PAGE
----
Stephen J. Schueler, M.D.

Urinary Incontinence Anatomy

To better understand urinary incontinence, it helps to understand the anatomy of the bladder and genitourinary system.

In an adult, the bladder can hold 10 to 20 ounces of urine--about as much liquid as in one can of soda. Urine is carried out of the body through the urethra, a tube at the bottom of the bladder.

As the bladder fills, it pushes against the rest of the organs in the abdomen. Urine empties from the bladder through the urethra. Muscles located in the base of the urethra control the flow of urine. During urination, these muscles relax, and urine is allowed to pass.

Anatomy examples:

  • Genitourinary system
  • Bladder and lower urinary tract in women
  • Bladder and lower urinary tract in men

Last Updated: Nov 4, 2008 References
Authors: Stephen J. Schueler, MD; John H. Beckett, MD; D. Scott Gettings, MD
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PubMed Urinary Incontinence References
  1. Nuotio M, Jylha M, Luukkaala T, Tammela TL. Urgency, urge incontinence and voiding symptoms in men and women aged 70 years and over. BJU Int. 2002 Mar;89(4):350-5. [11872023]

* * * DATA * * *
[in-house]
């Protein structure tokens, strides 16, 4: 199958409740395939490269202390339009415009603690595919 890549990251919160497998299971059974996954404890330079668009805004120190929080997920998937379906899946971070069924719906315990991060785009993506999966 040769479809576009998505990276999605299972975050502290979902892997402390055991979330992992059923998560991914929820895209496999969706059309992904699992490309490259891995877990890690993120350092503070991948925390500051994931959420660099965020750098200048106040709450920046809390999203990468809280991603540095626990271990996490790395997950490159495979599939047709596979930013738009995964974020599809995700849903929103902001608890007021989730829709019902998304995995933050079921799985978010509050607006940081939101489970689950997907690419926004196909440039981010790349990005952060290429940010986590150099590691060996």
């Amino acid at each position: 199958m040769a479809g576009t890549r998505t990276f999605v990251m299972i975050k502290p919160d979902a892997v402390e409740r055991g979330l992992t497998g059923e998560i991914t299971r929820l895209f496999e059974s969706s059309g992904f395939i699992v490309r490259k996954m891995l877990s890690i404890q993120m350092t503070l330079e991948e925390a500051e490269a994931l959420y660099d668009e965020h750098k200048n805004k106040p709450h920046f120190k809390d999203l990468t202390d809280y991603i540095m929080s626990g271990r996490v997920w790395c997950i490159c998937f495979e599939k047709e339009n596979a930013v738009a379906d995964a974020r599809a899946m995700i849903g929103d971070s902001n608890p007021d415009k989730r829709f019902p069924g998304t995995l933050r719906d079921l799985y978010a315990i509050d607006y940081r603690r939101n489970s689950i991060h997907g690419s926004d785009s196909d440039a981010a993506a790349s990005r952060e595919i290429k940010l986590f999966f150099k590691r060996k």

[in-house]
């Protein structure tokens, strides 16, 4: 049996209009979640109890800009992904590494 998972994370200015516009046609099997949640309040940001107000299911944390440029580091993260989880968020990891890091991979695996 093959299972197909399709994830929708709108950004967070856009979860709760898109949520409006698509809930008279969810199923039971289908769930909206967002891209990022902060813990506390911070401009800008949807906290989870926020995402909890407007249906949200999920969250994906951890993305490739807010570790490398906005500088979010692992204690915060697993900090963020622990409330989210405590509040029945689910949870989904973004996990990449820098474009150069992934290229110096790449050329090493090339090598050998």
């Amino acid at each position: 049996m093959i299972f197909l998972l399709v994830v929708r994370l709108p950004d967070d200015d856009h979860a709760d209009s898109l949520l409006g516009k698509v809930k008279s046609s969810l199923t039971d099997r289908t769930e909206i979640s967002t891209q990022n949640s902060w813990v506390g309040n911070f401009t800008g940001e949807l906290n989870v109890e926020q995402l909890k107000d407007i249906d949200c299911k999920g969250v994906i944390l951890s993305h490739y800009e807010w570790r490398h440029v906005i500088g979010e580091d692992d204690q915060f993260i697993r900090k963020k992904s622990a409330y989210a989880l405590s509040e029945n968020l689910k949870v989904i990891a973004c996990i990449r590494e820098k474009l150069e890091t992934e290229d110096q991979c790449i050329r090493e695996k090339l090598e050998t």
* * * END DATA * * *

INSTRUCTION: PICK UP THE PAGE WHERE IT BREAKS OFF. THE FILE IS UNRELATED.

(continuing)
2. Siegel SW, Catanzaro F, Dijkema HE, Elhilali MM, Fowler CJ, Gajewski JB, Hassouna MM, Janknegt RA, Jonas U, van Kerrebroeck PE, Lycklama a Nijeholt AA, Oleson KA, Schmidt RA. Long-term results of a multicenter study on sacral nerve stimulation for treatment of urinary urge incontinence, urgency-frequency, and retention. Urology. 2000 Dec 4;56(6 Suppl 1):87-91. [11114569]
  3. Zinner N, Harnett M, Sabounjian L, Sandage B Jr, Dmochowski R, Staskin D. The overactive bladder-symptom composite score: a composite symptom score of toilet voids, urgency severity and urge urinary incontinence in patients with overactive bladder. J Urol. 2005 May;173(5):1639-43. [15821526]
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